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Through challenge comes opportunity: COVID Doesn’t Stop Camp! Lessons learned from a first-timer

Every summer the five regional Arizona Area Health Education Centers (AzAHEC) join forces to put together a program to expose high school students to the vast array of health careers. Called Future Health Leaders (FHL), the initiative typically selects 40 high school students from across the state to reside at one of the state’s Universities for a week-long experience discovering health professions.

Like many others coordinating in-person programs and events, the COVID-19 pandemic presented us with two options; to cancel or to go virtual. With camp scheduled for the second week of June, we had about two months to design and implement a totally virtual, but interactive, experience that would be meaningful and engaging for high school students.

At several points through the week of camp, 16 simultaneous zoom meetings were occurring for small group discussions and mentoring opportunities between campers and current health professional students acting as counselors. Virtual live sessions and activities presented by experts from various academic institutions from across the state for nearly 300 students filled the week.

FHL also had an asynchronous component consisting of additional activities that provided deeper exposure into several health disciplines, exploration of Arizona’s health professions certificate, undergraduate and graduate programs, and soft skills like resume writing, effective communication, and goal setting. Students had the option to choose which lessons to complete based upon their interests.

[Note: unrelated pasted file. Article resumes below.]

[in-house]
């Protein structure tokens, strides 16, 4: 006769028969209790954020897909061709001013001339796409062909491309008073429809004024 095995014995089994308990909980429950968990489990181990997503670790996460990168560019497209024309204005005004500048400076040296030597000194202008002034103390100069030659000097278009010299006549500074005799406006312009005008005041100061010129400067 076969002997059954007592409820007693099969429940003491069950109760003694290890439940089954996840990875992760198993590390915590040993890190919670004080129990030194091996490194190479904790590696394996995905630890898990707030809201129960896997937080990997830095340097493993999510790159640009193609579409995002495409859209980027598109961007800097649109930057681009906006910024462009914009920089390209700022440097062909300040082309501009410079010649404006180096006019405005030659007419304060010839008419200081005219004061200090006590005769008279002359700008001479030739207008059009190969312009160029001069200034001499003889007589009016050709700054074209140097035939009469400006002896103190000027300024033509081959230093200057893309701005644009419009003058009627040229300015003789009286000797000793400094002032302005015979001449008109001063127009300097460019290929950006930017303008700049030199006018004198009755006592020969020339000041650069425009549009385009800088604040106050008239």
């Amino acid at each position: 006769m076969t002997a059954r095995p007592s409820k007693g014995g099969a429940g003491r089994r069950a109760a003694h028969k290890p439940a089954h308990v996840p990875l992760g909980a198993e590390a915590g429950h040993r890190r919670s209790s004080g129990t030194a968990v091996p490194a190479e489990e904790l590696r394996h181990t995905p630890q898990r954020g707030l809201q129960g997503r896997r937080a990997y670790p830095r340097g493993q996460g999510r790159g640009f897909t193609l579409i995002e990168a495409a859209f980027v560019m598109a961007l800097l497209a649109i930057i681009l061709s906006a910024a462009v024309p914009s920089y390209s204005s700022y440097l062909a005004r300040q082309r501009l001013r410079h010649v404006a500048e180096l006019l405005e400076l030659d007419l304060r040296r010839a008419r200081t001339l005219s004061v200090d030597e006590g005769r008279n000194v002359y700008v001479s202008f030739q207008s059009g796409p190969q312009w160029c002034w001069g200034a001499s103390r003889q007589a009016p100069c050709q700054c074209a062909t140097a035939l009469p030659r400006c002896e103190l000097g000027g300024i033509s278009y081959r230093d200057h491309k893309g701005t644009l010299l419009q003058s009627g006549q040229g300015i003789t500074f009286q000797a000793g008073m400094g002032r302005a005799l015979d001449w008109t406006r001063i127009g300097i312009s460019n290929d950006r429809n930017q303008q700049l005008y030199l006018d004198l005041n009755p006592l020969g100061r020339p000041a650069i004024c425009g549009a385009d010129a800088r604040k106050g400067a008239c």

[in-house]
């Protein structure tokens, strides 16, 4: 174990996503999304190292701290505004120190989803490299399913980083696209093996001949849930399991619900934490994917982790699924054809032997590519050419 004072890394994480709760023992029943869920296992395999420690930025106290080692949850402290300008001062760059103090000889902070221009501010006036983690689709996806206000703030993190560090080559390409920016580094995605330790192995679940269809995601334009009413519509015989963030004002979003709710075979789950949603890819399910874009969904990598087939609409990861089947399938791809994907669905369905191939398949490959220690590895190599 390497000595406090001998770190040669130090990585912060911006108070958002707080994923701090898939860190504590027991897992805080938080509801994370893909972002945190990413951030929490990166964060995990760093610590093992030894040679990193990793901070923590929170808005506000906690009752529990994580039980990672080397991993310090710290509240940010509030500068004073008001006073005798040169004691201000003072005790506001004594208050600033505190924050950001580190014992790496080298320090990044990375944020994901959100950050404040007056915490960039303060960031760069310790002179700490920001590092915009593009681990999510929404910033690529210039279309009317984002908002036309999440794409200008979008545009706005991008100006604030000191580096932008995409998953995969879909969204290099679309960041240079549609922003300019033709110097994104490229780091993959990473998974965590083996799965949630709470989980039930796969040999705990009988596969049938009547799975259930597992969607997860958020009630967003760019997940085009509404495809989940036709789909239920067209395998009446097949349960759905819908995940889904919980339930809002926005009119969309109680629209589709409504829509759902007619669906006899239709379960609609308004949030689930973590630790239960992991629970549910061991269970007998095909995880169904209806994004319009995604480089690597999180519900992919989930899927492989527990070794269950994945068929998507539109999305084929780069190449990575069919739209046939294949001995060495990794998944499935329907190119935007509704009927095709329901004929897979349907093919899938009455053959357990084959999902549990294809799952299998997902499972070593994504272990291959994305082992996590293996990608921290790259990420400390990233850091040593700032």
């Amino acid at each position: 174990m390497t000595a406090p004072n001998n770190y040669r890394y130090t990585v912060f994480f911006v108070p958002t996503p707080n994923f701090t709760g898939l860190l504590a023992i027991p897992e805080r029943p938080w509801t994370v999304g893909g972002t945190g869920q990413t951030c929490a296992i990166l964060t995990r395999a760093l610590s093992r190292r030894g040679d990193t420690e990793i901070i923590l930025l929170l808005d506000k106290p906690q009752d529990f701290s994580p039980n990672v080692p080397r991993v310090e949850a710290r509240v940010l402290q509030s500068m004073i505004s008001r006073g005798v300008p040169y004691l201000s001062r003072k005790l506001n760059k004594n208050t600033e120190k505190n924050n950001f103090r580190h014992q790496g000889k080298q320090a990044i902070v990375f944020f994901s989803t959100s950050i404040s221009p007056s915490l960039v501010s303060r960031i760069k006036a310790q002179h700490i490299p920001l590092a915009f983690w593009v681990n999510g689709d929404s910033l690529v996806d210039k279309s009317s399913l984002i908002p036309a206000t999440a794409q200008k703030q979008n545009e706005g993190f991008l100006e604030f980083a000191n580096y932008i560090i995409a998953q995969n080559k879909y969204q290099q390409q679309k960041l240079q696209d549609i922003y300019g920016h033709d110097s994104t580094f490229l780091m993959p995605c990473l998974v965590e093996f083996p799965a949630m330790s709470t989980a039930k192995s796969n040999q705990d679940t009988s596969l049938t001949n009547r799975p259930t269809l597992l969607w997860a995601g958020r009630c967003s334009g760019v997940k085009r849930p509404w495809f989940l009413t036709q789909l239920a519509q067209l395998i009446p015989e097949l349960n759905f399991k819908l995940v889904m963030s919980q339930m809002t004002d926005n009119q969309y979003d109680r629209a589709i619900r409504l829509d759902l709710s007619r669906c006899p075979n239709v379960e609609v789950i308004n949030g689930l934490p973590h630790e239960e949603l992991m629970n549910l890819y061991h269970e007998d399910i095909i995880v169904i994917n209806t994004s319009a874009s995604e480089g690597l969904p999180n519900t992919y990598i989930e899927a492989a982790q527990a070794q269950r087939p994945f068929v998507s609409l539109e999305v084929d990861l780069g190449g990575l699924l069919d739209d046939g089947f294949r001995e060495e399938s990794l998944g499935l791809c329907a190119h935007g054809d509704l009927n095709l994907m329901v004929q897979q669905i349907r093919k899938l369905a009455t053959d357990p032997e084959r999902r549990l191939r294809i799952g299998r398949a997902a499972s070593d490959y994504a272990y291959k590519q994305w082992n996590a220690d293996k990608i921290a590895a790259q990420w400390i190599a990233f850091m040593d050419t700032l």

Majority of students attending FHL camp are from rural and underserved areas, and many will be first generation college students. Another objective of camp is to provide students with college preparedness, career readiness, empowerment, support and mentorship from others who have similar interests. Find friends, mentors, support systems. One student confided with her counselor that this is the first time she has ever had the chance to express her desires to pursue a health career and attend higher education. This above else is why we exist. To create a safe space for those to grow, experience, seek support and learn from others with similar backgrounds who proceeded them how to go about their path and conquer their goals. They are not alone.

Shifting to an online platform had several benefits. First and foremost, FHL camp was able to provide 300 high school students from all corners of the state a meaningful experience. This is a 650% increase from prior years when capacity was limited in-person. Secondly, a wider variety of activities were offered that cater to student’s unique interests as many resources and opportunities for personal exploration were provided. Additionally, experts from several places from around the state were able to participate virtually. Finally, but equally as important, overall costs decreased 70% from prior years. If you are keeping track, hundreds of more students were able to participate in a robust program for a fraction of the cost. That is efficiency!